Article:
3. Third, after she is proficient in diaphragmatic breathing, coach her how to gently activate her TVA when she exhales.
  4. Fourth, remind her to practice this “Core Breathing Belly Pump™” as often as she can think about it—at stop lights, doing the dishes, on the phone, when exercising, etc.  Remind her that she is re-programming a neuromuscular pattern, and that she has about 20,000 opportunities each day with which to practice.

If you are eager for a few more specifics, here is a 5-minute sequence of exercises/positions that you can follow with your clients when you meet with them.  It will not likely be appropriate to use all eight of these exercises at each meeting. Instead, you’ll use the few that seem intuitively most needed for her progression from easy to difficult, and you’ll make sure that she correctly activates her diaphragm and TVA core pump.  It’s not what she does; it’s how she does it.  Your best way of knowing if your client is ready to progress is (1) that you see her inhalation fill her belly/ribs and you see her belly get smaller when she exhales, and (2) your client feels like she understands what her objectives are and feels like she is improving.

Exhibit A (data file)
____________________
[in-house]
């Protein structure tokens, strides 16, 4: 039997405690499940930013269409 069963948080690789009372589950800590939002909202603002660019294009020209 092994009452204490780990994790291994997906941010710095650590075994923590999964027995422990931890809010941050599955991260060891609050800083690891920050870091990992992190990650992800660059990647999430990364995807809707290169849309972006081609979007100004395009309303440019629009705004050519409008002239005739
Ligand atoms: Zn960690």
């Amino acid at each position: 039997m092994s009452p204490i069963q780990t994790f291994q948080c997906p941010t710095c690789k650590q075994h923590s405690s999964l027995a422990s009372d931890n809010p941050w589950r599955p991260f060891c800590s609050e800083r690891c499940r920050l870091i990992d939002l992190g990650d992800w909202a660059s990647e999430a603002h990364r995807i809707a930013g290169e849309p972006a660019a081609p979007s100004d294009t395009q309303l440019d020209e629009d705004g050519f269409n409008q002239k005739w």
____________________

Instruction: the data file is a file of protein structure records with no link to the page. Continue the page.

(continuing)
1. Beginner:  Supine Deep Diaphragmatic Inhalations
  2. Beginner: Supine TVA Exhalations
  3. Beginner: Supine Core Breathing Belly Pump™ with alternating tiny knee lifts (bent knees starting position, should seem very easy—this is just for programming the core breathing to initiate the leg movement)
  4. Intermediate: Quadruped “Horse” Hands & Knees position using Core Breathing Belly Pump™
  5. Intermediate: Side Plank from the knees using Core Breathing Belly Pump™
  6. More Challenging:  Seated/Standing Deep Diaphragmatic Inhalations
  7. More Challenging: Seated/Standing TVA Exhalations
  8. More Challenging: Seated to standing (squatting) while synchronizing the Core Breathing Belly Pump™
  9. Apply Core Breathing Belly Pump™ to all activities of daily life

Notes for the Pre & Post Natal Professional: